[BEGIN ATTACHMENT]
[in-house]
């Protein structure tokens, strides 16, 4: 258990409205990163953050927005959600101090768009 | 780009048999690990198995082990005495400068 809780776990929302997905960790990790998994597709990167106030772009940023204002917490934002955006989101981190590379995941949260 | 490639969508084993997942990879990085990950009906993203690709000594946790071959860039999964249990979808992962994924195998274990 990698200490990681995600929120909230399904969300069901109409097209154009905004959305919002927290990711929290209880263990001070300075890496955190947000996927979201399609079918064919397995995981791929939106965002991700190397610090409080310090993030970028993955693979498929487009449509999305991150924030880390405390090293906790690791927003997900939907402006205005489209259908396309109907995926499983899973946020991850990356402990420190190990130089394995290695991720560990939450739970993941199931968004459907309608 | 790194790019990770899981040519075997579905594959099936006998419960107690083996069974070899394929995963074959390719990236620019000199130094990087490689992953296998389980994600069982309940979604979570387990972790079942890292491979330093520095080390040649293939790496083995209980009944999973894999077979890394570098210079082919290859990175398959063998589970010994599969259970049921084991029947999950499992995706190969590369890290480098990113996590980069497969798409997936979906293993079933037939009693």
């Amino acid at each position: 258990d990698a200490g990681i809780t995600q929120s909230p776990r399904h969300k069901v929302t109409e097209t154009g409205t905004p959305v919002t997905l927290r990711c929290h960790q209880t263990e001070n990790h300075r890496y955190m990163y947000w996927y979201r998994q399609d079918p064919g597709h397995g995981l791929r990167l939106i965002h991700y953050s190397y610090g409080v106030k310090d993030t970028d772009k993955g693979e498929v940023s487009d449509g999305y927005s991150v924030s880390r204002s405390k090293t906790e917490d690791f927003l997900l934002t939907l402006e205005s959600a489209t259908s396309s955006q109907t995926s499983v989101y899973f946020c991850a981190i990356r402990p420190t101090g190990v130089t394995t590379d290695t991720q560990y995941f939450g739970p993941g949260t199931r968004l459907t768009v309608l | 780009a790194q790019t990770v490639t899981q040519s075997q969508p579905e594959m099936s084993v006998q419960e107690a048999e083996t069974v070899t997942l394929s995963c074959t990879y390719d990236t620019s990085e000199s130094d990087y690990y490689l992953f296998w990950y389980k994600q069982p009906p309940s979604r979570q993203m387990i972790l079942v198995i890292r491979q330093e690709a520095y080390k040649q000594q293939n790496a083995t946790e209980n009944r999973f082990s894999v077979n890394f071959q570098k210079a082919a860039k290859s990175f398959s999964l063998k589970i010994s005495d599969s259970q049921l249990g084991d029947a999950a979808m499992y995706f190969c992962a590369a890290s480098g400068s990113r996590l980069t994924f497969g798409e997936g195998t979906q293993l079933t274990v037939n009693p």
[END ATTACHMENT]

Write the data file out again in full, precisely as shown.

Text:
[in-house]
């Protein structure tokens, strides 16, 4: 258990409205990163953050927005959600101090768009 | 780009048999690990198995082990005495400068 809780776990929302997905960790990790998994597709990167106030772009940023204002917490934002955006989101981190590379995941949260 | 490639969508084993997942990879990085990950009906993203690709000594946790071959860039999964249990979808992962994924195998274990 990698200490990681995600929120909230399904969300069901109409097209154009905004959305919002927290990711929290209880263990001070300075890496955190947000996927979201399609079918064919397995995981791929939106965002991700190397610090409080310090993030970028993955693979498929487009449509999305991150924030880390405390090293906790690791927003997900939907402006205005489209259908396309109907995926499983899973946020991850990356402990420190190990130089394995290695991720560990939450739970993941199931968004459907309608 | 790194790019990770899981040519075997579905594959099936006998419960107690083996069974070899394929995963074959390719990236620019000199130094990087490689992953296998389980994600069982309940979604979570387990972790079942890292491979330093520095080390040649293939790496083995209980009944999973894999077979890394570098210079082919290859990175398959063998589970010994599969259970049921084991029947999950499992995706190969590369890290480098990113996590980069497969798409997936979906293993079933037939009693």
């Amino acid at each position: 258990d990698a200490g990681i809780t995600q929120s909230p776990r399904h969300k069901v929302t109409e097209t154009g409205t905004p959305v919002t997905l927290r990711c929290h960790q209880t263990e001070n990790h300075r890496y955190m990163y947000w996927y979201r998994q399609d079918p064919g597709h397995g995981l791929r990167l939106i965002h991700y953050s190397y610090g409080v106030k310090d993030t970028d772009k993955g693979e498929v940023s487009d449509g999305y927005s991150v924030s880390r204002s405390k090293t906790e917490d690791f927003l997900l934002t939907l402006e205005s959600a489209t259908s396309s955006q109907t995926s499983v989101y899973f946020c991850a981190i990356r402990p420190t101090g190990v130089t394995t590379d290695t991720q560990y995941f939450g739970p993941g949260t199931r968004l459907t768009v309608l | 780009a790194q790019t990770v490639t899981q040519s075997q969508p579905e594959m099936s084993v006998q419960e107690a048999e083996t069974v070899t997942l394929s995963c074959t990879y390719d990236t620019s990085e000199s130094d990087y690990y490689l992953f296998w990950y389980k994600q069982p009906p309940s979604r979570q993203m387990i972790l079942v198995i890292r491979q330093e690709a520095y080390k040649q000594q293939n790496a083995t946790e209980n009944r999973f082990s894999v077979n890394f071959q570098k210079a082919a860039k290859s990175f398959s999964l063998k589970i010994s005495d599969s259970q049921l249990g084991d029947a999950a979808m499992y995706f190969c992962a590369a890290s480098g400068s990113r996590l980069t994924f497969g798409e997936g195998t979906q293993l079933t274990v037939n009693p």